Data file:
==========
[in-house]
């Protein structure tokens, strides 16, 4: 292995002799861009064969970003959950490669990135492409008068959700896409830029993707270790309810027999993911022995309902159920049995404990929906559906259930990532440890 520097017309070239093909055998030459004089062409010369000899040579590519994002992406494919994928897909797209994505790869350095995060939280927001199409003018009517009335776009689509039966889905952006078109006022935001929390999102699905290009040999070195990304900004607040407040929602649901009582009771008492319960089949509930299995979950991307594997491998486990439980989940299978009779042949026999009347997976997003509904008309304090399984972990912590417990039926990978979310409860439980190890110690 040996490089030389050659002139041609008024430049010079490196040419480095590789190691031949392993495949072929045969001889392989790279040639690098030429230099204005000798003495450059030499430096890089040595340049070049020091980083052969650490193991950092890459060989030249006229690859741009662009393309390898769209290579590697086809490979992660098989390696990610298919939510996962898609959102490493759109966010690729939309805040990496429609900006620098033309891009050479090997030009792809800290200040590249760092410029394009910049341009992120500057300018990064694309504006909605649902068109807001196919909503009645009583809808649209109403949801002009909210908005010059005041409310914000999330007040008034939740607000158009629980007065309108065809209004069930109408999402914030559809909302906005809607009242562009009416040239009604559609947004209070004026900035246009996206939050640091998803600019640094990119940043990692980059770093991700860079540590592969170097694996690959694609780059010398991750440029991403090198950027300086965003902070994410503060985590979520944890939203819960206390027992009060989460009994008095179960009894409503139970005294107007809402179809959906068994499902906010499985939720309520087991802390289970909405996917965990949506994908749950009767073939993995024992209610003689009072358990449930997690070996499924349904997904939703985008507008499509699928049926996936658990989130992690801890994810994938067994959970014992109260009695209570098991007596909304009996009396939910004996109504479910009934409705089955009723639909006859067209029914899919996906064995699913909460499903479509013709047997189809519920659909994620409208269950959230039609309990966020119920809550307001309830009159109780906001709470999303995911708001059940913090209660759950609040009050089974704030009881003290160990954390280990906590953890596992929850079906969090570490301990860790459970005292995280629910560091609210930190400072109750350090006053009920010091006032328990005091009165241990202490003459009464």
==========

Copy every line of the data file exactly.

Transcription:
[in-house]
């Protein structure tokens, strides 16, 4: 292995002799861009064969970003959950490669990135492409008068959700896409830029993707270790309810027999993911022995309902159920049995404990929906559906259930990532440890 520097017309070239093909055998030459004089062409010369000899040579590519994002992406494919994928897909797209994505790869350095995060939280927001199409003018009517009335776009689509039966889905952006078109006022935001929390999102699905290009040999070195990304900004607040407040929602649901009582009771008492319960089949509930299995979950991307594997491998486990439980989940299978009779042949026999009347997976997003509904008309304090399984972990912590417990039926990978979310409860439980190890110690 040996490089030389050659002139041609008024430049010079490196040419480095590789190691031949392993495949072929045969001889392989790279040639690098030429230099204005000798003495450059030499430096890089040595340049070049020091980083052969650490193991950092890459060989030249006229690859741009662009393309390898769209290579590697086809490979992660098989390696990610298919939510996962898609959102490493759109966010690729939309805040990496429609900006620098033309891009050479090997030009792809800290200040590249760092410029394009910049341009992120500057300018990064694309504006909605649902068109807001196919909503009645009583809808649209109403949801002009909210908005010059005041409310914000999330007040008034939740607000158009629980007065309108065809209004069930109408999402914030559809909302906005809607009242562009009416040239009604559609947004209070004026900035246009996206939050640091998803600019640094990119940043990692980059770093991700860079540590592969170097694996690959694609780059010398991750440029991403090198950027300086965003902070994410503060985590979520944890939203819960206390027992009060989460009994008095179960009894409503139970005294107007809402179809959906068994499902906010499985939720309520087991802390289970909405996917965990949506994908749950009767073939993995024992209610003689009072358990449930997690070996499924349904997904939703985008507008499509699928049926996936658990989130992690801890994810994938067994959970014992109260009695209570098991007596909304009996009396939910004996109504479910009934409705089955009723639909006859067209029914899919996906064995699913909460499903479509013709047997189809519920659909994620409208269950959230039609309990966020119920809550307001309830009159109780906001709470999303995911708001059940913090209660759950609040009050089974704030009881003290160990954390280990906590953890596992929850079906969090570490301990860790459970005292995280629910560091609210930190400072109750350090006053009920010091006032328990005091009165241990202490003459009464």